ADAR (Heb. אֲדָר), the post-Exilic name (of Assyrian origin) of the 12th month in the Jewish year. Occurring in Assyrian inscriptions and also in Hebrew and Aramaic biblical records (Esth. 3:7 with seven parallels; Ezra 6:15), it is held to be identical with the first element in the compound proper name *Adrammelech of a patricidal son of *Sennacherib (II Kings 19:37; Isa. 37:38) and of the Molech-like idol worshiped by the Sepharvite ancestors of the Samaritans (II Kings 17:31). The zodiacal sign of this month is Pisces. In some years an extra month is added to the year (see *Calendar) which is called Adar Sheni ("Second Adar" or ve-Adar – so vocalized against a firm rule in Hebrew vocalization). In such years the original month is called Adar Rishon ("First Adar"). The addition of a second Adar raises problems with regard to the celebration of *bar mitzvah and the observance of *Yahrzeit and the recitation of *Kaddish. The law is as follows: A boy born in Adar of a regular year but whose 13th year is a leap year celebrates his bar mitzvah in Adar II (Sh. Ar., OḤ 55:10). For a person deceased in Adar of a regular year, the Yahrzeit in a leap year is observed in Adar I; there are, however, conflicting opinions in this and it is suggested that Kaddish be recited also in Adar II (ibid. 568:7). In the present fixed Jewish calendar, the month consists of 29 days in regular years while in leap years Adar I consists of 30 days and Adar II of 29 days. The first day of Adar (of Adar II in a leap year) never falls on Sunday, Tuesday, or Thursday. In the 20th century Adar in its earliest occurrence extends from February 12 to March 11 or 12 and in its latest from March 2 to 30 while the 59 days of Adar I with Adar II extend from February 2 to March 31 or April 1 at the earliest and from February 11 to April 9 or 10 at the latest.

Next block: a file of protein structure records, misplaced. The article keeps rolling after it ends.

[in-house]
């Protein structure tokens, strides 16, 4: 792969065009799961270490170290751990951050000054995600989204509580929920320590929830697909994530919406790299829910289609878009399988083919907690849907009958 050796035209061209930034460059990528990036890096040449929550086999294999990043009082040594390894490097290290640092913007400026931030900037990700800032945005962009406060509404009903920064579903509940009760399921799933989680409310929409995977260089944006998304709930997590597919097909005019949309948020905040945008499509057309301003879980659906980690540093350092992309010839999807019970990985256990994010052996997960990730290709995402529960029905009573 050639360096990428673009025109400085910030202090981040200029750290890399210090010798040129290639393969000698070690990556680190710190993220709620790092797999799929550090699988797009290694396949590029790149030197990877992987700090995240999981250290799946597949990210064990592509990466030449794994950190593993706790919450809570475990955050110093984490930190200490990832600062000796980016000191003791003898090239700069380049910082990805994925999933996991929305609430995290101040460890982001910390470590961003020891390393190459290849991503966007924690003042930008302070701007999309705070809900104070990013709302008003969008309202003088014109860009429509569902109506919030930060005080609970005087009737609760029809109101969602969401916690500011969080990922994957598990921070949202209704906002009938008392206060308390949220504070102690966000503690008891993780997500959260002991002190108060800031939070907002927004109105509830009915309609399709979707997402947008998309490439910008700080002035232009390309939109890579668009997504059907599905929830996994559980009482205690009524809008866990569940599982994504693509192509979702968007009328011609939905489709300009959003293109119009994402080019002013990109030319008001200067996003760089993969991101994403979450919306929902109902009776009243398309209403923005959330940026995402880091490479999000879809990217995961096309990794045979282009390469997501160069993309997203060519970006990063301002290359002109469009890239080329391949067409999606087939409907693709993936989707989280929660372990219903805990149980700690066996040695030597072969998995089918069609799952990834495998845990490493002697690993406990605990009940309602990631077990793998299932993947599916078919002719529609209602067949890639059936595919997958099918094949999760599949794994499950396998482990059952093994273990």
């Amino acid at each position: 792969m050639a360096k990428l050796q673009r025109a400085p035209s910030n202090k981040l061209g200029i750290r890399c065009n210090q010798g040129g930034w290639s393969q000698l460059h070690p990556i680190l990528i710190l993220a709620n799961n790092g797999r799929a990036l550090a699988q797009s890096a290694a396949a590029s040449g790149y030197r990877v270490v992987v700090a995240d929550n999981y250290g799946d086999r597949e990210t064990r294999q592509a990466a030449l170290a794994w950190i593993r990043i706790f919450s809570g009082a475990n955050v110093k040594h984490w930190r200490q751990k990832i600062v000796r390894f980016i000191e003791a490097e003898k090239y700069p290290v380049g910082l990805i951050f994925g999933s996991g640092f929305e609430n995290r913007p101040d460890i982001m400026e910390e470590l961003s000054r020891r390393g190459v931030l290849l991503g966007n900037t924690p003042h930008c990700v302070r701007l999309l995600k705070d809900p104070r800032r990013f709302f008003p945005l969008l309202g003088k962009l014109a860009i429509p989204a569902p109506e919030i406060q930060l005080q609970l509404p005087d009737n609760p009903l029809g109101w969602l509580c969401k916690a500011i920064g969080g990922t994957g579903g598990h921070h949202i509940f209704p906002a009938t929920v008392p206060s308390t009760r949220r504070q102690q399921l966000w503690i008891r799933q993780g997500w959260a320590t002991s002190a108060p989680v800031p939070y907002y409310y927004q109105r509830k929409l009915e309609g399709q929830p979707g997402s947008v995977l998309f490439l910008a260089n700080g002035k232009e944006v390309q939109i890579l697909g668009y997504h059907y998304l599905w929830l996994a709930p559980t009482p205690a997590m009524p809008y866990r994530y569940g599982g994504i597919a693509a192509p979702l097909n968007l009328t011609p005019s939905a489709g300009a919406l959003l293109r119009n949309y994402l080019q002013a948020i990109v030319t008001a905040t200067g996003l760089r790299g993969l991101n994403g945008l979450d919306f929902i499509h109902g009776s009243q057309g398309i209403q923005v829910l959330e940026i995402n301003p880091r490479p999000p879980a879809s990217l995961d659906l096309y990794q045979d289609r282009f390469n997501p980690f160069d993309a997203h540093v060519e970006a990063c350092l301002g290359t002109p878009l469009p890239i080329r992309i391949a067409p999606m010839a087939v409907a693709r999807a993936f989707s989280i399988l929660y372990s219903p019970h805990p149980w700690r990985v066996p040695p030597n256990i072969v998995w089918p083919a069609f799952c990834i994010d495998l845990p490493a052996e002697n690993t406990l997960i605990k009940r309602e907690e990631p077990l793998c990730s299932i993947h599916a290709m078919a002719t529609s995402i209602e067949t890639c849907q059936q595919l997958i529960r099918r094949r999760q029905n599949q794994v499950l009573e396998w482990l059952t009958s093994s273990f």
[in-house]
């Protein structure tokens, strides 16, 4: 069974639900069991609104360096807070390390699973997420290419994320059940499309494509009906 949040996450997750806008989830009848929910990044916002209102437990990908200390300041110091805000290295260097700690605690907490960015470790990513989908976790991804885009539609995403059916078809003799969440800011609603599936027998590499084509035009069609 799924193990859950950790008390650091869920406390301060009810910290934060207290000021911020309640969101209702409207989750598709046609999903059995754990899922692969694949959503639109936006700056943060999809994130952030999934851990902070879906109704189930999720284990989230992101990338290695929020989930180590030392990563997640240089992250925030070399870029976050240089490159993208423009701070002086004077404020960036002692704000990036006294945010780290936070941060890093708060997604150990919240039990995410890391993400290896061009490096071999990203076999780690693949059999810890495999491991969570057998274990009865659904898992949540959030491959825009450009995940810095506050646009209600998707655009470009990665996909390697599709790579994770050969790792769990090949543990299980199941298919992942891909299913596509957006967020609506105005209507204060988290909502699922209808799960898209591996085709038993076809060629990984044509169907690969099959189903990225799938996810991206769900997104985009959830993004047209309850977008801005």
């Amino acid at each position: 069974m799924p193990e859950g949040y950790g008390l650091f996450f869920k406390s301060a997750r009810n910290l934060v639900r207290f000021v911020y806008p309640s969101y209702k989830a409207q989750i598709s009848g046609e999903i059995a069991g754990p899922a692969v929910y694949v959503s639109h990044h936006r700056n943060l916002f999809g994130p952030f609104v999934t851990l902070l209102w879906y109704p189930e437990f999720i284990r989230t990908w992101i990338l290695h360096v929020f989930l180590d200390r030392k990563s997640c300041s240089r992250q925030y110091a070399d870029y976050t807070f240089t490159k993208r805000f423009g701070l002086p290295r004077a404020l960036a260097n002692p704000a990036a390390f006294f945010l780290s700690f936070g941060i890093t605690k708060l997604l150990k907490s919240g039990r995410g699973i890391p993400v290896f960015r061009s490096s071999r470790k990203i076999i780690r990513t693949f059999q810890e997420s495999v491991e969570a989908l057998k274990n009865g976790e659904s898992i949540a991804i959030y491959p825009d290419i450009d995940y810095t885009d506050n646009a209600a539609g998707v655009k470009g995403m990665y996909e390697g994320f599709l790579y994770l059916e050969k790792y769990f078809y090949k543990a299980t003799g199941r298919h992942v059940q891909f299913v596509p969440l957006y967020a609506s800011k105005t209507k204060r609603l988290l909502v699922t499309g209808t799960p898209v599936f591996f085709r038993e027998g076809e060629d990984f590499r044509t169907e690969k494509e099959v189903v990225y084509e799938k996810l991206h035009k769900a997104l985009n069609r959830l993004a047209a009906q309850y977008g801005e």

Memorable days in Adar (Adar II in leap years) comprise: (a) The Four Special Sabbaths (Shekalim may be read on the Sabbath before Adar I and ha-Ḥodesh on Nisan 1, but invariably Sabbaths Zakhor and Parah fall in Adar). (b) The seventh of Adar, the anniversary of the death of Moses as calculated from Deuteronomy 34:8 and Joshua 1:11; 3:2; and 4:19, observed as a fast (Meg. Ta'an. 13, ed. Neubauer). According to tradition Adar 7 was also the date of Moses' birth (see *Adar, the Seventh of). (c, d) Adar 9 and 24 once observed as fasts (ibid.) commemorating the fateful controversies between the Schools of Shammai and Hillel (Shab. 17a) and the leprosy which befell King Uzziah (II Kings 15:5; II Chron. 26:19–21). (e) Nicanor Day on Adar 13 at first observed as a feast commemorating the Hasmonean victory over the Syrian general Nicanor (I Macc. 7:49; II Macc. 15:36; Meg. Ta'an. 12) and subsequently observed as the Fast of *Esther preliminary to Purim (Piskei ha-Rosh, Meg. 1:1). (f, g) *Purim and Shushan Purim on Adar 14–15. (h) The 16th of Adar was not to be a day of mourning for on that day they commenced to build the walls of Jerusalem (Meg. Ta'an. 12); by order of Nehemiah or perhaps under the Maccabees. (i) The 17th was a feast commemorating the miraculous escape of the Sages of Israel from their Herodian or Roman enemies. (j) The 20th was a feast day because on that day Onias (*Ḥoni ha-Me'aggel) effected deliverance from a drought (ibid.). These invest the whole month with a joyful character, hence the talmudic ruling "When Adar comes in, gladness is increased" (Ta'an. 29a).
[Ephraim Jehudah Wiesenberg]
Source: Encyclopaedia Judaica. © 2008 The Gale Group. All Rights Reserved.